Ecology Book Review On Rachel Carson's Silent Spring

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Ecology Book Review on Rachel Carson’s Silent Spring

Silent Spring is a book by Rachel Carson which traces the story of the destruction caused by the widespread use of chemical pesticides. Carson, a trained biologist and a former member of the U.S. Bureau of Fisheries after years of following this issue, received from her friend Olga Huckins about how pesticide spraying airplanes destroyed a bird sanctuary near Duxbury. This inspired what seemed to be a series of articles into a book that succeeded as a cry to the reading public to help curb private and public programs which by use of pesticides will end up poisoning life on Earth. Silent Spring is a scientific work written for the general reader. Its seventeen chapters explain in full detail, both the immediate and long-term effects, of pest-eradication programs conducted in post-World War II America.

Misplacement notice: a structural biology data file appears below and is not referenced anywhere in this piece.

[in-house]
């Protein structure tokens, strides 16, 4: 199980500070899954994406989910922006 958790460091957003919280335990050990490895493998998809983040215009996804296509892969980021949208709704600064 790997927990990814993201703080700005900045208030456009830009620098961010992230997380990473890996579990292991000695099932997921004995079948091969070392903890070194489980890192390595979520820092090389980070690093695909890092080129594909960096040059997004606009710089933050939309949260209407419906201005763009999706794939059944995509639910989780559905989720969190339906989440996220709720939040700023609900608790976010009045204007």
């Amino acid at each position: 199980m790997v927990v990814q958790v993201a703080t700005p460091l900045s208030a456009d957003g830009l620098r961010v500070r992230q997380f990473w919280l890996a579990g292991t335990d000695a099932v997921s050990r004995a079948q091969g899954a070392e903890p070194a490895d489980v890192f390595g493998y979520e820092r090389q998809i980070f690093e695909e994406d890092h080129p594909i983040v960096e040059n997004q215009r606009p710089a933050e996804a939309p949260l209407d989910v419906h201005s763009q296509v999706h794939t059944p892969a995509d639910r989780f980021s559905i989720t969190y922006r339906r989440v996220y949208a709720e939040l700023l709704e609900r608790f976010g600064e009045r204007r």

Rachel Carson’s 1962 bestseller
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It is these characteristics that make even low-level exposure to pesticides so dangerous because it causes bio magnification. This gives a dose that is too small to cause immediate harm but is stored in the body and remains active for a long period, with each subsequent exposure the cumulative ‘‘body burden’’ increases, and along with it the chance of serious illness. These properties also put species at the top of the food chain at special risk; one of these species being humans themselves. Thus Carson brings out this irony by naming one chapter ‘Beyond the Dreams of the Borgias,” after the famous Borgia family of Renaissance Italy, who are said to have poisoned their dinner guests. The book has prepared the reader to understand the implications of this chapter. Wherein she presents evidence for the pervasiveness of poisonous substances in the human environment, including chemical residues on food. Subliminally she asks us at what cost will we stop this destruction in a mad race for development and
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